Ms. Steinfels.

a) I never argued that the US should involve itself militarily. I just pointed out that several US interests (economic, political and humanitarian) are indeed at stake.

b) hopefully many of the several million Iraqi Sunnis are neither Batthists nor fanatics nor interested in a certainly terrible civil war, and could be convinced to participare in a political solution

Arming ISIS in Syria and going after them in Iraq.

We are at war with Eastasia, we have always been at war with Eastasia!

 

Madness as Clipton says at the end of The Bridge over the River Kwai.

 

 

It seems like only yesterday (actually it was December 2011) when Obama rhapsodized that "we" meaning, one can only assume, he and his administration, were handing over "a sovreign, stable and self-reliant Iraq".  As I recall, he referred to it as an "extraordinary achievment".  Indeed.

He is also creating an ungodly mess on our southern border, with illegal alien children being trucked there so as to achieve pretty much instant amnesty, and,  ultimately, citizenship.  Lots of new democrat voters.

Then there's the IRS scandal percolating along nicely at the House investgation.  And Bengazi, and Bergstrom, and...

Looks like Obama's goal to "remake" America, (or is it "fundamentally transform" ?) America to his liking is coming along well.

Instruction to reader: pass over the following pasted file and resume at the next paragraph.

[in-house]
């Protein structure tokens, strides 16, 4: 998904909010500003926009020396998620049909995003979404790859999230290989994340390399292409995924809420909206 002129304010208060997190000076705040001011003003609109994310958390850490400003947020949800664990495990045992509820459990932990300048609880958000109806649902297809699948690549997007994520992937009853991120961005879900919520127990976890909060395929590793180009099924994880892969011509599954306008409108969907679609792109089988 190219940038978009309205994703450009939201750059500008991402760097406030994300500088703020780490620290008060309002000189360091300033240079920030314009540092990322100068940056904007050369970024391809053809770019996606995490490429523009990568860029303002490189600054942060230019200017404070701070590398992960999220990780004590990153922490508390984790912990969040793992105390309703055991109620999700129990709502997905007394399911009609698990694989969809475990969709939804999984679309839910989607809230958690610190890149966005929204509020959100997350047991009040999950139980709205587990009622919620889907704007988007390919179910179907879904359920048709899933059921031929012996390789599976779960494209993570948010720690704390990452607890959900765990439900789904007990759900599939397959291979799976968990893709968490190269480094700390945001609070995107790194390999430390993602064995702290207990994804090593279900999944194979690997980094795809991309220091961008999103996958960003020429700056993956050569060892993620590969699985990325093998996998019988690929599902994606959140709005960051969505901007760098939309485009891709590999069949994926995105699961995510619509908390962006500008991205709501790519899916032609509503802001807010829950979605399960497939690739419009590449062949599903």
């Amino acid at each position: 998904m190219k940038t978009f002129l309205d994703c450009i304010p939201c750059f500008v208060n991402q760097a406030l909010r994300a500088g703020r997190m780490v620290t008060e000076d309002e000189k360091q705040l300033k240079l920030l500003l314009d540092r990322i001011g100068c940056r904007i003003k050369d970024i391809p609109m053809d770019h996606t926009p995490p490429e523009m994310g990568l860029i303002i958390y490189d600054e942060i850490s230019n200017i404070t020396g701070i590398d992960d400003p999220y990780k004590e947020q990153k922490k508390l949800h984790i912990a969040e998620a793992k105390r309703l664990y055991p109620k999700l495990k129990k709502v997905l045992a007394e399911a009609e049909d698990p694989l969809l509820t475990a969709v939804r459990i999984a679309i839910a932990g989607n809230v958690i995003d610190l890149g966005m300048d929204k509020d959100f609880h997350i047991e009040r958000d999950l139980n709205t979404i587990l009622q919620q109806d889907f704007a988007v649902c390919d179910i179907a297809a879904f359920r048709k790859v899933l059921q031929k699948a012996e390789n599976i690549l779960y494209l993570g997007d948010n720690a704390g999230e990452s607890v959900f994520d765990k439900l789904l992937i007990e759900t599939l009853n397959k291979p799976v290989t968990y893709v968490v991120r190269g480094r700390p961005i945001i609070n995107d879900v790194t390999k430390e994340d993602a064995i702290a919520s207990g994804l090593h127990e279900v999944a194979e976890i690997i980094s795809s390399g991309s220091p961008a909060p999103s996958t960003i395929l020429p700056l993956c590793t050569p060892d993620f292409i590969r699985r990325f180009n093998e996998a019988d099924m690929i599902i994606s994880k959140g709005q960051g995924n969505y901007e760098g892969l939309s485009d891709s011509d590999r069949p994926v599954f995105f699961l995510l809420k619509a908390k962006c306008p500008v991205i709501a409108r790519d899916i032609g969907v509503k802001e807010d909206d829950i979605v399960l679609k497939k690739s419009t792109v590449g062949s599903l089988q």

The President must certainly appreciate your acute observations and implied good wishes. Cheers, Bob.

Ms. Steinfels,

You asked what *we* were doing choosing religious sides.  That the people of Iraq often self identify by their religious subset is true, but a different matter.  Do we risk their interpreting our actions differently than we intend?   Of course.  I don't think this is at all a blind spot - it follows from decision-making under uncertainty, given the structure of society in Iraq.

My correspondents in Iraq ad UAE want to kow why we are not acting?  So there are risks of being misunderstood if we do not choose, as well.

 

Mark

There is no misunderstanding. It is real simple. Keep oil prices stable, handle your fanatics, and don't fly planes into skyscrapers. 

For the vast majority of people all these rivalries are simply interesting exotic wine and cheese chatter.

America just needs to be transparent and clear about its interests and drop them whole "exceptional" mythologizing and then things will become much clearer.